Does the welfare state make you soft?

Percent Willing to Fight for Country

will-fight-for-country.jpg

DEFINITION: Percentage in 1990s surveys responding that they are willing to fight for their country.

SOURCE: World Values Survey, via NationMaster

Maybe not, when it comes to national defense. The Scandinavian countries have the most extensive welfare states, and the highest proportion of their populations willing to fight for their countries.

It is probably the quasi-tribal nature of Scandinavian societies, characterized by strong social solidarity, that explains both the popularity of their welfare states and the willingness of their citizens to fight for their countries. Scandinavian societies are, or were till recently, homogenous, high trust, principles-based, high context societies. In more heterogenous societies there is less trust, and since diverse populations do not share the same values, they tend to be low-context, rules-based societies.

This can be seen in a number of disparate things, e.g. accounting standards and technical manuals. American accounting standards are rules based, and European standards are principles based. Technical manuals are much better when written by someone from a low-context society. The writer is used to the idea of explaining things to someone with no shared experiences. Japanese technical manuals are unreadable, even when the English is correct. American manuals are the best.

How will Scandinavian welfare states develop? We have an interesting natural experiment. Denmark and Finland restrict immigration, while Sweden have lots of unemployed, welfare-receiving immigrants. When welfare recipients are visibly different, they tend to be perceived as being less deserving. The future prospects for the welfare state are probably better in Denmark and Finland than in Sweden.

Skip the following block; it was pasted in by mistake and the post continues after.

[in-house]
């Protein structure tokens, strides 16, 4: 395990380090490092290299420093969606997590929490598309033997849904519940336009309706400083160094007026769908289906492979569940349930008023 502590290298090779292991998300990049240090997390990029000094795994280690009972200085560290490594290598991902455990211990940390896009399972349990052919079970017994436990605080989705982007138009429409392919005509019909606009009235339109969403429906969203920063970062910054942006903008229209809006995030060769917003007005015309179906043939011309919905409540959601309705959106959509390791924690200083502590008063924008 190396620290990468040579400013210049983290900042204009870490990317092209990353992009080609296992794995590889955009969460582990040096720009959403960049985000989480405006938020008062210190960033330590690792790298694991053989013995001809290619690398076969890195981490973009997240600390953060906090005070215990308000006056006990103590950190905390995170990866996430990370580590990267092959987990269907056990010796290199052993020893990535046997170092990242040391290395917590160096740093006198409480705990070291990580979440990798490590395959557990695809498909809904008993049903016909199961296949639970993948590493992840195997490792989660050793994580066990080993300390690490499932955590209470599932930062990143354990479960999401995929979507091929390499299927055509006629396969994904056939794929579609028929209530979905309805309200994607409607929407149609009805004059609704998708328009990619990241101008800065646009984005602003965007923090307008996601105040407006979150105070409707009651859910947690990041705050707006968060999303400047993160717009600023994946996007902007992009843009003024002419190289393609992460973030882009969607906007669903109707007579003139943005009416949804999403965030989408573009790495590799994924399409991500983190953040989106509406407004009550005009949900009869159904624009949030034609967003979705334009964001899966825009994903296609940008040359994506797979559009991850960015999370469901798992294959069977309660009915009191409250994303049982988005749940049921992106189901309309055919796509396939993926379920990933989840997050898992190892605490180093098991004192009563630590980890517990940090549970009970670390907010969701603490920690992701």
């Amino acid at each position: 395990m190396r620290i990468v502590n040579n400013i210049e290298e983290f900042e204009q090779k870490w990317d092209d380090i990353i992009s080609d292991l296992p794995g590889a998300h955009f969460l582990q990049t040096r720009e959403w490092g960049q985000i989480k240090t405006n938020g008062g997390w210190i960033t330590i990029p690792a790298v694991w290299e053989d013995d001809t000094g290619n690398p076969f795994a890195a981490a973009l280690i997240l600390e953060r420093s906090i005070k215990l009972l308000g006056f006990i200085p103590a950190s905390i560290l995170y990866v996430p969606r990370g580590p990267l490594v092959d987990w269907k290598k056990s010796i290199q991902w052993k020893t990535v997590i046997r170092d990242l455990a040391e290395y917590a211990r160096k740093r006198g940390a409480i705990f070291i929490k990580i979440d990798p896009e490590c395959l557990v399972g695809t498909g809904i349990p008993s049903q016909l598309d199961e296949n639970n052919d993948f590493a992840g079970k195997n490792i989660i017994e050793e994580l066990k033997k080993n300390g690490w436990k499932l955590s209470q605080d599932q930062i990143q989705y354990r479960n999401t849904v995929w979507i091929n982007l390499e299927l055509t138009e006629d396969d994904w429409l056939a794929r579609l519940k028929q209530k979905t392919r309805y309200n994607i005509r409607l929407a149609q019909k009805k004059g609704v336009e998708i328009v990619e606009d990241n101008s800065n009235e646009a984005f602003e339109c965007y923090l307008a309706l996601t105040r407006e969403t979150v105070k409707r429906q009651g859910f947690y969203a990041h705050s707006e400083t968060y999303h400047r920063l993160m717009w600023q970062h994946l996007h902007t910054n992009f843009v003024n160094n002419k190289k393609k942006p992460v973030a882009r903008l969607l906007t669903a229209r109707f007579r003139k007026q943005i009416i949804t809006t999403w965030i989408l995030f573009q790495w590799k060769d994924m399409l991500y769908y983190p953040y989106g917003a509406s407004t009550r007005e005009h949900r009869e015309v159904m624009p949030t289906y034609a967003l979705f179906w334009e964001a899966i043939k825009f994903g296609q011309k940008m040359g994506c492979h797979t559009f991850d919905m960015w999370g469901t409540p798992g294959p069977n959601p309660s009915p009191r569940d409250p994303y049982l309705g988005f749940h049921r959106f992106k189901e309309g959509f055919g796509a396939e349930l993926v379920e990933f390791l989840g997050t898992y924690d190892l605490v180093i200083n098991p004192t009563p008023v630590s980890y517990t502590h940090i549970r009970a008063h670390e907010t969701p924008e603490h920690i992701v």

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7 thoughts on “Does the welfare state make you soft?

  1. Well, they *say* they are willing to fight to defend their country, but that’s real easy to say when no one calls them on it.

    Last time someone did with the Swedes, for example, they chose neutrality with Nazi Germany.

    I think it’s simply b.s. posturing.

  2. Good catch.

    I also think it’s interesting that Germany, Italy and Japan are three of the bottom four — I guess their cultures have been enduringly delimitarized post-WWII

  3. Your are right, the experiences of loosing plus post-war demilitarization seem to have worked.

    I also think there is something to John Xenakis’ theory of Crisis Wars, see e.g. here.

  4. guys.. same way today Americans and aliens knocking the other doors… so they don’t have right to fight back???

    despite the rulers of those countries are on US payroll..!!!

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